# IsolationForest

Isolation forest for anomaly detection

## Description

Use an isolation forest (ensemble of isolation trees) model object IsolationForest for outlier detection and novelty detection.

• Outlier detection (detecting anomalies in training data) — Detect anomalies in training data by using the iforest function. The iforest function builds an IsolationForest object and returns anomaly indicators and scores for the training data.

• Novelty detection (detecting anomalies in new data with uncontaminated training data) — Create an IsolationForest object by passing uncontaminated training data (data with no outliers) to iforest, and detect anomalies in new data by passing the object and the new data to the object function isanomaly. The isanomaly function returns anomaly indicators and scores for the new data.

## Creation

Create an IsolationForest object by using iforest.

## Properties

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This property is read-only.

Categorical predictor indices, specified as a vector of positive integers. CategoricalPredictors contains index values indicating that the corresponding predictors are categorical. The index values are between 1 and p, where p is the number of predictors used to train the model. If none of the predictors are categorical, then this property is empty ([]).

This property is read-only.

Fraction of anomalies in the training data, specified as a numeric scalar between 0 and 1.

• If the ContaminationFraction value is 0, then iforest treats all training observations as normal observations, and sets the score threshold (ScoreThreshold property value) to the maximum anomaly score value of the training data.

• If the ContaminationFraction value is in the range (0,1], then iforest determines the threshold value (ScoreThreshold property value) so that the function detects the specified fraction of training observations as anomalies.

This property is read-only.

Number of isolation trees, specified as a positive integer scalar.

This property is read-only.

Number of observations to draw from the training data without replacement for each isolation tree, specified as a positive integer scalar.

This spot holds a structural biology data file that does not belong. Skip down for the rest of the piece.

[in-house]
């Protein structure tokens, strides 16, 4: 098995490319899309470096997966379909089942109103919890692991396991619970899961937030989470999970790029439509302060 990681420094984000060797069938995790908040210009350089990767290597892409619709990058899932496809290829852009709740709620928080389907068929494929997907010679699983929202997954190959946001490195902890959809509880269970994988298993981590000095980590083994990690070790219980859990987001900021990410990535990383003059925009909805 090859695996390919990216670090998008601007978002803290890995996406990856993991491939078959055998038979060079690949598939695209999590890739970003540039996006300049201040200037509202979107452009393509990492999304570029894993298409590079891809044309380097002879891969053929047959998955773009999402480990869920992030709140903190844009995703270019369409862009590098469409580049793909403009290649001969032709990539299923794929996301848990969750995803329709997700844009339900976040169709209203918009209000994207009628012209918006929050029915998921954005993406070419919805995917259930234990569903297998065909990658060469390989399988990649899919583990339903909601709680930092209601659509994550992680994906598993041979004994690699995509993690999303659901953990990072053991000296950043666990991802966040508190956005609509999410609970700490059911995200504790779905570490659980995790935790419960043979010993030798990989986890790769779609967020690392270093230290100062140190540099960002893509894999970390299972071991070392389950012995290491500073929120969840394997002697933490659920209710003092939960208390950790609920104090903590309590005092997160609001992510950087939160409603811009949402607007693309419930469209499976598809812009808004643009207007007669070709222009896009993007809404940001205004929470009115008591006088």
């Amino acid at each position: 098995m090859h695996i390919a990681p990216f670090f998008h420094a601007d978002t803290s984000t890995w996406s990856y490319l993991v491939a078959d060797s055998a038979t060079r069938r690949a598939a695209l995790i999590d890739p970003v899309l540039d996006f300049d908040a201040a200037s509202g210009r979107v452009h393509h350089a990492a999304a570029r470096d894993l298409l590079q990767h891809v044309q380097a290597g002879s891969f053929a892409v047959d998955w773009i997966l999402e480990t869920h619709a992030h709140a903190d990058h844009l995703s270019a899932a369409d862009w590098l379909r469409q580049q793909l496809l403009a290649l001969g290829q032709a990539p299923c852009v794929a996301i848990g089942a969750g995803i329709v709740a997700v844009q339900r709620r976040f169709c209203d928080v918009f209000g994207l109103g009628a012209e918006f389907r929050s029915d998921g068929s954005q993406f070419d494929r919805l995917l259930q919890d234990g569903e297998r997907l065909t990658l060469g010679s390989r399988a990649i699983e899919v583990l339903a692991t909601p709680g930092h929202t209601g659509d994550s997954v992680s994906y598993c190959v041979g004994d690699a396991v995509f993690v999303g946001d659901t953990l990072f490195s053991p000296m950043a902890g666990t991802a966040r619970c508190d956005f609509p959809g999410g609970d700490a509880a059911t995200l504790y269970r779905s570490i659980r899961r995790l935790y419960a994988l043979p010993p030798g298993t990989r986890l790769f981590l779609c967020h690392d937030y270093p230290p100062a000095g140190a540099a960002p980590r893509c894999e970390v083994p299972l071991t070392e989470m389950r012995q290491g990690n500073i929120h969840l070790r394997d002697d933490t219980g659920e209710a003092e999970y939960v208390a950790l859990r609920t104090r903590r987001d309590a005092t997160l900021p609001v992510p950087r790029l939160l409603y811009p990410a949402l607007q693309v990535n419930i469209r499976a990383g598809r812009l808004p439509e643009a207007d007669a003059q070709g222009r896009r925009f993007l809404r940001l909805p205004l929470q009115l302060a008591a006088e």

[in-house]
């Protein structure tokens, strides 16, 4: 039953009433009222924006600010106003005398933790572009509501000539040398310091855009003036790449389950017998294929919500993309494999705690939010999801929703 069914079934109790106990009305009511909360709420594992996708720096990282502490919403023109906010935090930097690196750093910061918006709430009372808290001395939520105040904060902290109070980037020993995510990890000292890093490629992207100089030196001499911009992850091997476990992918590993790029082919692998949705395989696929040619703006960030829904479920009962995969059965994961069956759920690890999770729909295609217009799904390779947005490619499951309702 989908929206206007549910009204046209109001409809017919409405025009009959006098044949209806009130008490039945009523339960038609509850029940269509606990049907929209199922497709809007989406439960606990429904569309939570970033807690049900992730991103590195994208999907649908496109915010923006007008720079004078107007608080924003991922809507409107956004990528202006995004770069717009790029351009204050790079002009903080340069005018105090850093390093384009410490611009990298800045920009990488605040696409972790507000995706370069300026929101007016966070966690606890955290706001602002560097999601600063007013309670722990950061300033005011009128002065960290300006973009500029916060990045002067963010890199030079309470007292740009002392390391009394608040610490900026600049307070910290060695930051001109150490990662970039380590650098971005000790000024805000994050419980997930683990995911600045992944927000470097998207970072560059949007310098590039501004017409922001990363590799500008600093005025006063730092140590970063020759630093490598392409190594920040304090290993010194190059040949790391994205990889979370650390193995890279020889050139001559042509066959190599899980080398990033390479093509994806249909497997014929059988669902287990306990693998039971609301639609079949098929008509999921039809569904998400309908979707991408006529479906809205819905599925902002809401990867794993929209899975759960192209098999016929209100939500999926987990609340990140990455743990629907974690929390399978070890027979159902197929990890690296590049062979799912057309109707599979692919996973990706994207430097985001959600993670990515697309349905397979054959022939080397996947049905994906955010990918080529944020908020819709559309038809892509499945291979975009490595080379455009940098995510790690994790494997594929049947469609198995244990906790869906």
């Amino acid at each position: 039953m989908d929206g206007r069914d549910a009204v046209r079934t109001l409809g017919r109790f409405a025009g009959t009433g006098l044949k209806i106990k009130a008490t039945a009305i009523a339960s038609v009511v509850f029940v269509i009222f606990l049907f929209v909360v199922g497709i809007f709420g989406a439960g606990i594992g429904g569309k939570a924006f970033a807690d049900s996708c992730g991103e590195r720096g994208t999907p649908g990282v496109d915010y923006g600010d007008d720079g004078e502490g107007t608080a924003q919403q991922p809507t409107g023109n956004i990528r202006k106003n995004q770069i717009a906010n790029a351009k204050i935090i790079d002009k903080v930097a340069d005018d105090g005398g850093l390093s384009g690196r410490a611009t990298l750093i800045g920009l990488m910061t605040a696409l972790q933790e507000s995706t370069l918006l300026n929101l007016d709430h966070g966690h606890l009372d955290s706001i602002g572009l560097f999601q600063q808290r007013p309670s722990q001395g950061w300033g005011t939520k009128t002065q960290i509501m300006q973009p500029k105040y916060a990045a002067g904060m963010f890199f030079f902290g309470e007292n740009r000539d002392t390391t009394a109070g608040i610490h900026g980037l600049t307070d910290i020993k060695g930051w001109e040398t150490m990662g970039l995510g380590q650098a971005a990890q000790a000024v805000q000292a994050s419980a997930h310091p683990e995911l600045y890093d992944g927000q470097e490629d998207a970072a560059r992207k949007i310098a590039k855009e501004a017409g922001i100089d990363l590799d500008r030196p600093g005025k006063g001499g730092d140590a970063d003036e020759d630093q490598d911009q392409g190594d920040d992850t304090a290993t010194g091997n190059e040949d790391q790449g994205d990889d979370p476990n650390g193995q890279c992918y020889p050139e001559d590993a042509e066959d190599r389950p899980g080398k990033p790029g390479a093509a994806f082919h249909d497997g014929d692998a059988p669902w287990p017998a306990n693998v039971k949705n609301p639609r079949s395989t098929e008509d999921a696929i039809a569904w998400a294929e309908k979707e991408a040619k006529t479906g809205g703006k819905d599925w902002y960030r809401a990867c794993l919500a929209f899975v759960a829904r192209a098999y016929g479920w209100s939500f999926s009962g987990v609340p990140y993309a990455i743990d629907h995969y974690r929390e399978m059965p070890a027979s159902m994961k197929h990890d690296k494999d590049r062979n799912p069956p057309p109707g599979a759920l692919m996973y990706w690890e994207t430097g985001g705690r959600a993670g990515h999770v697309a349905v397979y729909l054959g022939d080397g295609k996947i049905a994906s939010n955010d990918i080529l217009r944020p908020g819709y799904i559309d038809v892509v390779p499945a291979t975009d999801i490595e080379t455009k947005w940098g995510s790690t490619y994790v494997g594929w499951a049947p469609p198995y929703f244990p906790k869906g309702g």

This property is read-only.

Predictor variable names, specified as a cell array of character vectors. The order of the elements of PredictorNames corresponds to the order in which the predictor names appear in the training data.

Data Types: cell

This property is read-only.

Threshold for the anomaly score used to identify anomalies in the training data, specified as a numeric scalar between 0 and 1.

The software identifies observations with anomaly scores above the threshold as anomalies.

• The iforest function determines the threshold value to detect the specified fraction (ContaminationFraction property) of training observations as anomalies.

• The isanomaly object function uses the ScoreThreshold property value as the default value of the ScoreThreshold name-value argument.

## Object Functions

 isanomaly Find anomalies in data using isolation forest

## Examples

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Detect outliers (anomalies in training data) by using the iforest function.

Load the sample data set NYCHousing2015.

The data set includes 10 variables with information on the sales of properties in New York City in 2015. Print a summary of the data set

summary(NYCHousing2015)
Variables:

BOROUGH: 91446x1 double

Values:

Min          1
Median       3
Max          5

NEIGHBORHOOD: 91446x1 cell array of character vectors

BUILDINGCLASSCATEGORY: 91446x1 cell array of character vectors

RESIDENTIALUNITS: 91446x1 double

Values:

Min            0
Median         1
Max         8759

COMMERCIALUNITS: 91446x1 double

Values:

Min           0
Median        0
Max         612

LANDSQUAREFEET: 91446x1 double

Values:

Min                0
Median          1700
Max       2.9306e+07

GROSSSQUAREFEET: 91446x1 double

Values:

Min                0
Median          1056
Max       8.9422e+06

YEARBUILT: 91446x1 double

Values:

Min            0
Median      1939
Max         2016

SALEPRICE: 91446x1 double

Values:

Min                0
Median    3.3333e+05
Max       4.1111e+09

SALEDATE: 91446x1 datetime

Values:

Min       01-Jan-2015
Median    09-Jul-2015
Max       31-Dec-2015

The SALEDATE column is a datetime array, which is not supported by iforest. Create columns for the month and day numbers of the datetime values, and delete the SALEDATE column.

[~,NYCHousing2015.MM,NYCHousing2015.DD] = ymd(NYCHousing2015.SALEDATE);
NYCHousing2015.SALEDATE = [];

The columns BOROUGH, NEIGHBORHOOD, and BUILDINGCLASSCATEGORY contain categorical predictors. Display the number of categories for the categorical predictors.

length(unique(NYCHousing2015.BOROUGH))
ans = 5